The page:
Cool Green Morning: Tuesday, May 5

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Published on May 5th, 2009  |  Discuss This Article  

Happy Cinco de Mayo! While you’re drinking margaritas and grooving to mariachi music, don’t forget to read today’s top five green news stories:

  1. New York City has gone a little greener with it’s new fleet of hybrid police cars. Will they be cracking down on environmental fugitives now?
  2. Last week at Dot Earth, Andrew Revkin posed this question: will a green revolution in agriculture simply boost the planet’s human population, thereby not really reducing our impact on Earth at all? He received more than 100 comments — check them out.
  3. Australia is delaying its proposed cap-and-trade system by a year due to economic woes — and Environmental Capital says there are lessons here for the United States.
  4. A study published in Science shows that four out of five wildlife imports entering the United States are improperly labeled. This poor labeling, coupled with a general lack of oversight,  has helped create an exotic pet trade that’s out of control.
  5. Will Obama’s climate change proposals go under just like Bill Clinton’s health care reform did? The Vine says not likely, for one big reason: now that the EPA has the power to regulate greenhouse gas emissions, the agency can pick up wherever Congress fails.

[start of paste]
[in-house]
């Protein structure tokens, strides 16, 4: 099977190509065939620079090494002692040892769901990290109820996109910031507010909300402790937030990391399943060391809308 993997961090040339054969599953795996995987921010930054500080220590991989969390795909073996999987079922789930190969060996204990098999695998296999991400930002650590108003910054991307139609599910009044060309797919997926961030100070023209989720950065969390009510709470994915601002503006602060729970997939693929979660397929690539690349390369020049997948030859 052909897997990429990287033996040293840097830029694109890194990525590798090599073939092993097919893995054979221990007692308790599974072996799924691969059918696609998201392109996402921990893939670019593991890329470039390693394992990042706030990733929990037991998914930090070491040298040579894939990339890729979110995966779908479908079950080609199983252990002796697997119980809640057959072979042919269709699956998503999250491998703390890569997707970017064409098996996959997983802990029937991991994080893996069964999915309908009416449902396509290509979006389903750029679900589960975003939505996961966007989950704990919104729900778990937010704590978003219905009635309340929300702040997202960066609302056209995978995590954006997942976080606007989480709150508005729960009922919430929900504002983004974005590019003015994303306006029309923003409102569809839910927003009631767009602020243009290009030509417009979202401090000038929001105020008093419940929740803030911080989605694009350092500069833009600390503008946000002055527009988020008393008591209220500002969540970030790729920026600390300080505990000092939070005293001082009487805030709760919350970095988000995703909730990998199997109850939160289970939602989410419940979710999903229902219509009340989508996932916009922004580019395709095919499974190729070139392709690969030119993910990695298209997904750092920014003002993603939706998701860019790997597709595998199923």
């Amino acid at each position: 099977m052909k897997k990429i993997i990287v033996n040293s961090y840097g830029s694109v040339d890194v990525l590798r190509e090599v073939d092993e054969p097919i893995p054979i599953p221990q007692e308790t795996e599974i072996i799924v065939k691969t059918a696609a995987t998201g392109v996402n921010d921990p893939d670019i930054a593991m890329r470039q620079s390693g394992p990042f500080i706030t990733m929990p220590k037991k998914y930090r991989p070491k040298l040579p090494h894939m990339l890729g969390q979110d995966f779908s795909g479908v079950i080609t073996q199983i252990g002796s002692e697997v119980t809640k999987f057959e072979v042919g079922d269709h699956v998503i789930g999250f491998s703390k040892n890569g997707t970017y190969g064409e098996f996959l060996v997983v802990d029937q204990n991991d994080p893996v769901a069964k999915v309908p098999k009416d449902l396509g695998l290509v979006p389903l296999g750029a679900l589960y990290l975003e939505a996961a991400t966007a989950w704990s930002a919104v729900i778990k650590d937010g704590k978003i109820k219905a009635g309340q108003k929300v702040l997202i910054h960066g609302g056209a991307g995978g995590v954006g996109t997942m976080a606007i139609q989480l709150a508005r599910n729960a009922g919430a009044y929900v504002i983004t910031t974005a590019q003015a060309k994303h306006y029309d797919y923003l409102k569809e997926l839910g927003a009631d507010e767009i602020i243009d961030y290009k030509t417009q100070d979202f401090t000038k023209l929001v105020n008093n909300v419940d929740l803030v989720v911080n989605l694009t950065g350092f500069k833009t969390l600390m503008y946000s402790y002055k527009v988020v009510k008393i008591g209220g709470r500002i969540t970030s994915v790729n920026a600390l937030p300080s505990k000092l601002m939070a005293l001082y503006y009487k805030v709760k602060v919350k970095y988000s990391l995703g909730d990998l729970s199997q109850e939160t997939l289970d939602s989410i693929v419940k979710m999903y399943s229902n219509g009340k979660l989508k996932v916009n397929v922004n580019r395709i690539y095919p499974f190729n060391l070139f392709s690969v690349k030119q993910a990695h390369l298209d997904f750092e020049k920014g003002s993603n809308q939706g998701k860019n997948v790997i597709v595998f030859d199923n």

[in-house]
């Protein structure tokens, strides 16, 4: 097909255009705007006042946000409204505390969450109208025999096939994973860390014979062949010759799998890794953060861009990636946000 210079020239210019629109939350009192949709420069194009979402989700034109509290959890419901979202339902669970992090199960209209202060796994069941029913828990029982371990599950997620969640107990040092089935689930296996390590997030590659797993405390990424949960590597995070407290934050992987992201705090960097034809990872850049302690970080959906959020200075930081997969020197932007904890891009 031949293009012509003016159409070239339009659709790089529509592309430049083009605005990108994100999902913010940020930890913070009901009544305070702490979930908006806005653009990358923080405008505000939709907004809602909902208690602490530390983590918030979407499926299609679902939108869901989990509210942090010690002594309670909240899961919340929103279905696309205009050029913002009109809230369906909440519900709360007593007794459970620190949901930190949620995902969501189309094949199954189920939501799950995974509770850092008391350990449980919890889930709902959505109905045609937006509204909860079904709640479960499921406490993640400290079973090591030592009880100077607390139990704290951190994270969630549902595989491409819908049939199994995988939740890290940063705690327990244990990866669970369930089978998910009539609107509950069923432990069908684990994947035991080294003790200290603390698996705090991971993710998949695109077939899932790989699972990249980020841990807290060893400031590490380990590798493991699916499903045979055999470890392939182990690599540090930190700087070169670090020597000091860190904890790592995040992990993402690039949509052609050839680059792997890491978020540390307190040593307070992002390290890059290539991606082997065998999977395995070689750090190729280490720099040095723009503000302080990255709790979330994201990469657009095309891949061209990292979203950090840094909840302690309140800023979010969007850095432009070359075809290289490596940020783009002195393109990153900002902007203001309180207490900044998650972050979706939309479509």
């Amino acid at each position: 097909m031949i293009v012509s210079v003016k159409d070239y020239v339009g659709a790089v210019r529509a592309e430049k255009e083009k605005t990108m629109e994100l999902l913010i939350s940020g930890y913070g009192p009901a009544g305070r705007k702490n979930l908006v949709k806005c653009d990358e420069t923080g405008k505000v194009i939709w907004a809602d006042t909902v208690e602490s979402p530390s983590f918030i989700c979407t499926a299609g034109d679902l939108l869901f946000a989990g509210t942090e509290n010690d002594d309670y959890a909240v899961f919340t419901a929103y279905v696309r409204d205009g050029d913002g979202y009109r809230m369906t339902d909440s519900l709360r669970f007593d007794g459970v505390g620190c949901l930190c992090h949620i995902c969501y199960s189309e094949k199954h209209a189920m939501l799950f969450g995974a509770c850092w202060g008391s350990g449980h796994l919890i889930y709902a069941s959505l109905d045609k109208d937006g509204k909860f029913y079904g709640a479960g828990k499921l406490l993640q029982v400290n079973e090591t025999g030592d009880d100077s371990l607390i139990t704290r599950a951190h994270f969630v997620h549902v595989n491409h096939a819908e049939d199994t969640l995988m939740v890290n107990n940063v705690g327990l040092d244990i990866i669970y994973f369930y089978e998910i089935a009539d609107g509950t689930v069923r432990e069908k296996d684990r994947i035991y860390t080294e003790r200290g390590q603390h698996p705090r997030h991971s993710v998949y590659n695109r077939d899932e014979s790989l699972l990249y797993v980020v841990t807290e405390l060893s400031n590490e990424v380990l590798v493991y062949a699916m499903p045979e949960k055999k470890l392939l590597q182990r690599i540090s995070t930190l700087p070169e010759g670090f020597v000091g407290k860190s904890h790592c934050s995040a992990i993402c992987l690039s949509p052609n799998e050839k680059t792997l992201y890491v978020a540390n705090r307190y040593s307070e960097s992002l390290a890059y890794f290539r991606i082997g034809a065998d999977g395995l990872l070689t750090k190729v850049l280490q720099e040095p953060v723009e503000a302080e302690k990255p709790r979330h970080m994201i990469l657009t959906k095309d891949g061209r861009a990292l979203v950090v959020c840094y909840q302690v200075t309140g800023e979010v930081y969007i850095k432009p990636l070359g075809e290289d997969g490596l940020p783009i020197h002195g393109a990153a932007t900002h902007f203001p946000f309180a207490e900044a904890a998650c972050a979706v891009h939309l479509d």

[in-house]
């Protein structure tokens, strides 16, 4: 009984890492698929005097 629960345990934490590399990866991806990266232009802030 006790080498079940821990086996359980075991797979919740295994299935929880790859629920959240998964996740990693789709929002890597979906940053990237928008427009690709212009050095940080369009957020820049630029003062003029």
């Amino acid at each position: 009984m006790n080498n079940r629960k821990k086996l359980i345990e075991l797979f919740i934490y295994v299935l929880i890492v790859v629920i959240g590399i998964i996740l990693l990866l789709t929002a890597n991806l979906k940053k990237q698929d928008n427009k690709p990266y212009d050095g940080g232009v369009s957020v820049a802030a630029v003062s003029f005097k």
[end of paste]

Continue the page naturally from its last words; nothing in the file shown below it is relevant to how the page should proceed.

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Comments: Cool Green Morning: Tuesday, May 5

  •  Comment from TruNorth

    In regards to the climate change issues, both in Australia and a little closer to home:
    I think it’s sad that we continue to draw the lines between big business and a conservation policy that will repair some of what we’ve done to this world. Too often it seems to be the environmentalists vs the businessman, which always gets related to “green tree hugging hippies,” vs “the common working man/family/woman”
    I think it’s time to apoliticalize the process. The fact is, there’s big business in being environmentally sound. And instead of criticizing businesses when they try to do something green, such as protests as to whether these companies are “truly” green or just “greenwashing,” we should be offering encouragement.
    This “us” vs “them” stuff just doesn’t cut it. And conservationists need to take the first step in bridging this gap if any major change is going to occur.

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